The artistic coming-of-age of painter Tim Yanke is, like many coming-of-age stories, a tale of fits and starts and fertile spurts, interspersed, naturally, with periods of unintentional paralysis. But, Yanke’s determination, discipline and resilience, accompanied by a powerful voice of encouragement, the shadow of personal tragedies, and cherished memories of family vacations traversing the terrain of the endless American west, have kept his creative trajectory moving steadily forward.
Yanke’s artwork wasn’t born of inexperience or idealism; it arises from depths of maturity layered with years worth of trial-and-error. One of his most endearing qualities is the way in which he regularly ruminates about art as “a profession,” and the inherent responsibility he feels in his role as an artistic “narrator.” His reflections manifest themselves both in what we see within his work, and in what he leaves out, giving the viewer room to draw their own suppositions; arrive at their own conclusions. He thinks some stories appear more beguiling (he doesn’t reveal which those might be) when obscured, while others seem more striking for the viewer when they find meaning on their own.
The composition of his abstract works is drawn primarily from the music he has playing whenever he is in front of a canvas with a brush or other tool in hand. He doesn’t stop to read emails and almost always lets the ringing phone go unanswered. He says his extremely broad musical tastes are derived from two parents who adored music of all kinds, and that he thoroughly enjoys incorporating both song lyrics and titles into his work in a “loose, illegible scripty” manner. Most viewers can’t actually decipher it, which he prefers, because the veil of mystery makes for a deeper sense of intrigue and curiosity with the text/lyrics serving as a natural, organic design element.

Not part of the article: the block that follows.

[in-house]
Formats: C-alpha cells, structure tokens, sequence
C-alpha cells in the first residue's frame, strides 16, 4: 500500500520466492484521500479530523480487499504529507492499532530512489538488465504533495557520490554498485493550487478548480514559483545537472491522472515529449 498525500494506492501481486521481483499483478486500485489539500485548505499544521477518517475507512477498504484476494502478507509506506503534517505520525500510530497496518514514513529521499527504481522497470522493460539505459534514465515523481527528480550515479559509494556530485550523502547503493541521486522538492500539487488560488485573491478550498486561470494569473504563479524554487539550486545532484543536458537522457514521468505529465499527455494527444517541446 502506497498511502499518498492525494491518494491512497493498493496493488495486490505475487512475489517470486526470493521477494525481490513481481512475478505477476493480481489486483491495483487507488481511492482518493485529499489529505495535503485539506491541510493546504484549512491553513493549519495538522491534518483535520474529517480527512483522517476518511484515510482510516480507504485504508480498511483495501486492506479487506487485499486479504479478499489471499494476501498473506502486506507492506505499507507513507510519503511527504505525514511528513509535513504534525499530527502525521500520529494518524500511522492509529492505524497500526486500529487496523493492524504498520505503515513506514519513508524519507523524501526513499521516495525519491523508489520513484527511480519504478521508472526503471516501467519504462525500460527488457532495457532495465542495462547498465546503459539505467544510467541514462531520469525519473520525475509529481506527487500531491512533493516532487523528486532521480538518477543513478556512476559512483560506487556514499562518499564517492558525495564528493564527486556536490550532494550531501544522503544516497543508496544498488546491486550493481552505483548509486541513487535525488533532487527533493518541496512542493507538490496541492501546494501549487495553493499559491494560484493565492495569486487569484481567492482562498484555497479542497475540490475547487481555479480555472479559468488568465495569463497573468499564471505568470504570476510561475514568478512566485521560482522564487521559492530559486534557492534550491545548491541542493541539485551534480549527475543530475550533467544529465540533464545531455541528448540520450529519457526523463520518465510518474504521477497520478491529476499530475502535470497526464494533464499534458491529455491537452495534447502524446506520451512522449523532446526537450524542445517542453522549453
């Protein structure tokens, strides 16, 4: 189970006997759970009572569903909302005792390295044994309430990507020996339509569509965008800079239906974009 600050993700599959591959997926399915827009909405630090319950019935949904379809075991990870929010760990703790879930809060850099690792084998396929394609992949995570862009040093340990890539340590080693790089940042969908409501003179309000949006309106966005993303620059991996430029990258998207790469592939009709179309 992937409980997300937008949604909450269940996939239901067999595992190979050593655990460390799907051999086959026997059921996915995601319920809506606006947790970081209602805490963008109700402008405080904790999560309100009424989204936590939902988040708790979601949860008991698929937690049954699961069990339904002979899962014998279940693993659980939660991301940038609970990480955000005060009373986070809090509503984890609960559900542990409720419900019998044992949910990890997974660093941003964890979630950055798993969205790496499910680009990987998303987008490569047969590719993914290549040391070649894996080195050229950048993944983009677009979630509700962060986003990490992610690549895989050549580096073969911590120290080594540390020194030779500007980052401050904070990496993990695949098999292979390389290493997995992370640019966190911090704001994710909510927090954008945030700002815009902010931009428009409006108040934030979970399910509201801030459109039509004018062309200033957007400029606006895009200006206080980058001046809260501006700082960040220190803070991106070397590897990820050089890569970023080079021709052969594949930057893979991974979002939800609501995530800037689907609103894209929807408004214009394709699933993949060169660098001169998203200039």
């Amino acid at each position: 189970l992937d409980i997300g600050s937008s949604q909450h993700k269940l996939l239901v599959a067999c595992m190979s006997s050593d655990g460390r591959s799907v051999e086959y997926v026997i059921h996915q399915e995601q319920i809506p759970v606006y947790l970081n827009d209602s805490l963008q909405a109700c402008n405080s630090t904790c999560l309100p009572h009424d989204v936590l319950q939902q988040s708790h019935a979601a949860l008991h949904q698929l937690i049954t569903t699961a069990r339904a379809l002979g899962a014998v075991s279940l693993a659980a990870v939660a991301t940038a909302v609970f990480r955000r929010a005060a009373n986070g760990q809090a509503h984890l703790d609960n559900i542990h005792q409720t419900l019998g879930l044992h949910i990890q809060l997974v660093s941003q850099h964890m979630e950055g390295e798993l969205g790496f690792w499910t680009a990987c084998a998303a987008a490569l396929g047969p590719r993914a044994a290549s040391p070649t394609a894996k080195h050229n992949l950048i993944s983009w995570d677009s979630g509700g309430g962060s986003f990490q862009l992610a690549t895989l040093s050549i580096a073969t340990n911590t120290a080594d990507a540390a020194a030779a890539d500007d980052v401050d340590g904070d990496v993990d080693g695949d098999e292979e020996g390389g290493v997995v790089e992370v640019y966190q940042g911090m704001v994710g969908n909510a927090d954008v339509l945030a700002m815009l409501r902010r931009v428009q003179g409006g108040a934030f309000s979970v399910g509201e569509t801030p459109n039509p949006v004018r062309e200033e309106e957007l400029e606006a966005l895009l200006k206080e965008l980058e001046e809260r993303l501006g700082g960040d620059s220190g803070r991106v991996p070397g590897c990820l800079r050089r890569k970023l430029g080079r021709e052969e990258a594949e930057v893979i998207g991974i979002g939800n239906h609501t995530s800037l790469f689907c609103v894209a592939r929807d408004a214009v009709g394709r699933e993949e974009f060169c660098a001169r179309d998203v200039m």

Since he launched his career as a studio artist, Yanke says he has reconciled himself to the idea of achievement—he is, in fact, finally, a full-time, working artist. He concedes that he still finds it vaguely surreal to imagine that he has attained a modicum of artistic and financial success. However, he does confide that he never takes anything for granted and is quick to remind himself that he’s just doing what he loves, each and every day—-an immeasurable privilege often denied to many.
December 8, 2018 thru February 10, 2019
This exhibition is FREE and open to the public.
The MACC hours are Tuesday through Saturday, 10 a.m. to 5 p.m., and Sunday, noon to 5 p.m. For more information about the exhibition, contact Kathleen Johnson at admin@TheMACCTN.com or by calling (615) 822-0789.
Meet the Artist
Saturday, December 8, 2018
6 – 9 PM
PRESENTING SPONSOR: PARKWEST FOUNDATION
Park West Gallery is the largest privately-owned art gallery in the world, bringing the experience of collecting fine art to more than 2 million customers since 1969.
No other company has the expertise, insight, or variety of art as Park West Gallery. Whether it’s masterpieces from history’s greatest artists or the latest artwork from leading contemporary icons, Park West offers something for everyone.
The Park West Foundation, formed in 2006 with the mission of addressing the urgent needs of young adults aging out of foster care in Southeastern Michigan, the foundation now supports national and international programs that positively impact young adults and the environment.